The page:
“It’s part of a pattern. You’ve told me about your crushes. You’re attracted to older men precisely because they’re inaccessible, like a teenager mooning over a movie star. That sort of girl doesn’t pay attention to the real, live boy next door who might actually ask her out; then she’d be confronted with a situation she can’t handle. Fantasizing about a movie star – or a college professor – is safer.”
“I thought girls were attracted to older men because of their relationships with their fathers; the father is too weak, or the girl is trying to find a father substitute, or something like that.”
    Norma snorted. “Last year’s theory! Seriously though, isn’t there some truth in what I’m saying?”
    I thought back on my few infatuations. Yes, it was true; I'd never been interested in boys my own age. Although I always told myself their immaturity bored me, in fact I was afraid. I remembered Tom, a handsome naval pilot stationed in Turkey and married to my mother’s best friend. I was thirteen, awkward and painfully shy. He gave me his fossil collection when he realized how much it interested me, visited me in school in Spain a few times and brought me souvenirs from his flights overseas. I recorded all our conversations, noted every scrap of biographical data which came my way, and wrote everything down in a padlocked diary I kept under my pillow. I worshiped Tom for three years, and when my father was transferred back to the United States I thought my heart would break.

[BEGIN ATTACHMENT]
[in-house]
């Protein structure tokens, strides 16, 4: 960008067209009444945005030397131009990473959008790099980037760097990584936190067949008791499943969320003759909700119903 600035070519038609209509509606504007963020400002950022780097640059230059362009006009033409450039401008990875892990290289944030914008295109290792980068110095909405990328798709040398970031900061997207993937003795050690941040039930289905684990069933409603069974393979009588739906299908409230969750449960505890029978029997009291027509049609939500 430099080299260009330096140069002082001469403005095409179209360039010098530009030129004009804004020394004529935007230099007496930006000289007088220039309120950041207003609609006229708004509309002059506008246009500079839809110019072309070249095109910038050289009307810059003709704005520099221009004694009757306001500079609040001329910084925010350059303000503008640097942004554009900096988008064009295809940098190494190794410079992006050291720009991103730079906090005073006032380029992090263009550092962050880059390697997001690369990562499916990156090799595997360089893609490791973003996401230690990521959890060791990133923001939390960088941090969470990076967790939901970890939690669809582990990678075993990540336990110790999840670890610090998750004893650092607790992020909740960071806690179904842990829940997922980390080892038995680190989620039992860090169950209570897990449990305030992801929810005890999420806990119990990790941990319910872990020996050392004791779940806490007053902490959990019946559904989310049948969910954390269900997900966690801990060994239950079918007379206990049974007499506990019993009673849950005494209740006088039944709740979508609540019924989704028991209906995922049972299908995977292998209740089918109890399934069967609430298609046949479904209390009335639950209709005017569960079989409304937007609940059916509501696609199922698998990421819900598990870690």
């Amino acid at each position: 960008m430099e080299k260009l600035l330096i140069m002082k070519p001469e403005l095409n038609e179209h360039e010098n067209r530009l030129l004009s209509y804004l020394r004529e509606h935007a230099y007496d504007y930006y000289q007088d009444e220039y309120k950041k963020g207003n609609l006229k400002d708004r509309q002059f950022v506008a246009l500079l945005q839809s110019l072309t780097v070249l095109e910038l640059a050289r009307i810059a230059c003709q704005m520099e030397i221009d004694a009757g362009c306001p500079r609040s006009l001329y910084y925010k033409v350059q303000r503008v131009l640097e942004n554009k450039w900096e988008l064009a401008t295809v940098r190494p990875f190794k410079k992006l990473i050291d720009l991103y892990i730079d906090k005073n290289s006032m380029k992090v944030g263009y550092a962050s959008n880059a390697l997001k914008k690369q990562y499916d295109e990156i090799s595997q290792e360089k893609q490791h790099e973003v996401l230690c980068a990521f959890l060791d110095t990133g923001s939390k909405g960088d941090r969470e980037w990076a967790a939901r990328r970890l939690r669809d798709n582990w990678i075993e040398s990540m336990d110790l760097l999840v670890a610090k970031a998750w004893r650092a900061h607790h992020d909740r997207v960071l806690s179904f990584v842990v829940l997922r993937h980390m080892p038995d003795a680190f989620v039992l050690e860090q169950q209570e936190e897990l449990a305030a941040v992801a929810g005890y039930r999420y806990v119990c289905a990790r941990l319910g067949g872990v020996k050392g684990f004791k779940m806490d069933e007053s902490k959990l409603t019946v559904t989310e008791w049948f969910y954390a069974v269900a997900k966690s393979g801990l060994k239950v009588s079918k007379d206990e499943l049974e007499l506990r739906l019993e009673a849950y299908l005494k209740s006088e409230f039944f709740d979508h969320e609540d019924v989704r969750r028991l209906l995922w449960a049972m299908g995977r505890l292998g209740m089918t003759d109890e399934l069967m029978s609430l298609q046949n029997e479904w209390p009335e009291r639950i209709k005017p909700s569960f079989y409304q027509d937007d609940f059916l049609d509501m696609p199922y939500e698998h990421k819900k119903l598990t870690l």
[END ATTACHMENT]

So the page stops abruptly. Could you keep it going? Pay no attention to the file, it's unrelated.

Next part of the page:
Then there was Dr. Jensen, a brilliant anthropologist, who occupied my thoughts during my freshman year. He, at least, was divorced, but Dr. Jensen’s interest in me was purely professional.
    “You know what really gets me? I’ll probably be going to his office every Friday from now until June. And I’ll just knock myself out with those damn articles; I’ll be typing and retyping until I go blind, and he’ll tell me what a wonderful job I’m doing and maybe, just maybe, he’ll invite me out for coffee occasionally when he doesn’t have anything better to do. Then he’ll go home to his beautiful wife and his beautiful children and he won’t give me another thought until the following Friday. Maybe he’s amused to have this faithful little puppy at his beck and call. 'Roll over, Kate,' and I roll over. ‘Speak Kate,’ and I bark. What won’t I do for a handful of dog biscuits? Maybe he gets some kind of sadistic joy out of leading me on; maybe he’s going through male menopause and I’m soothing his ego. That’s what’s driving me crazy – I just wish I knew what’s going on inside his head.” I stopped and looked at Norma. “Am I making a mountain out of a molehill?”
    “It's hard to say since I’ve never met your Dr. Rosenau. Let’s examine the evidence: first of all, he doesn’t sound like the type to get involved with a student, and Frank said the same thing himself. So he took you and Frank sailing. Big deal! Has he asked you out or hinted that the two of you should see each other alone? No. Has he touched you inappropriately? Not that you’ve mentioned to me. You know how it is when you're infatuated with someone; you start reading things into a relationship that aren’t there. Remember what Freud said: ‘sometimes a cigar is just a cigar.’ Rosenau’s probably a nice guy who enjoys taking his students sailing. So what if he didn’t mention his wife? Why should he?”
    Somehow the phrase “nice guy” didn’t fit Dr. Rosenau. He was nice, very nice indeed, but the genial bonhomie implied in that expression was totally lacking in his personality. Nevertheless, Norma’s judgment restored my sense of balance and I began to wonder if she was right.

Go to Chapter Four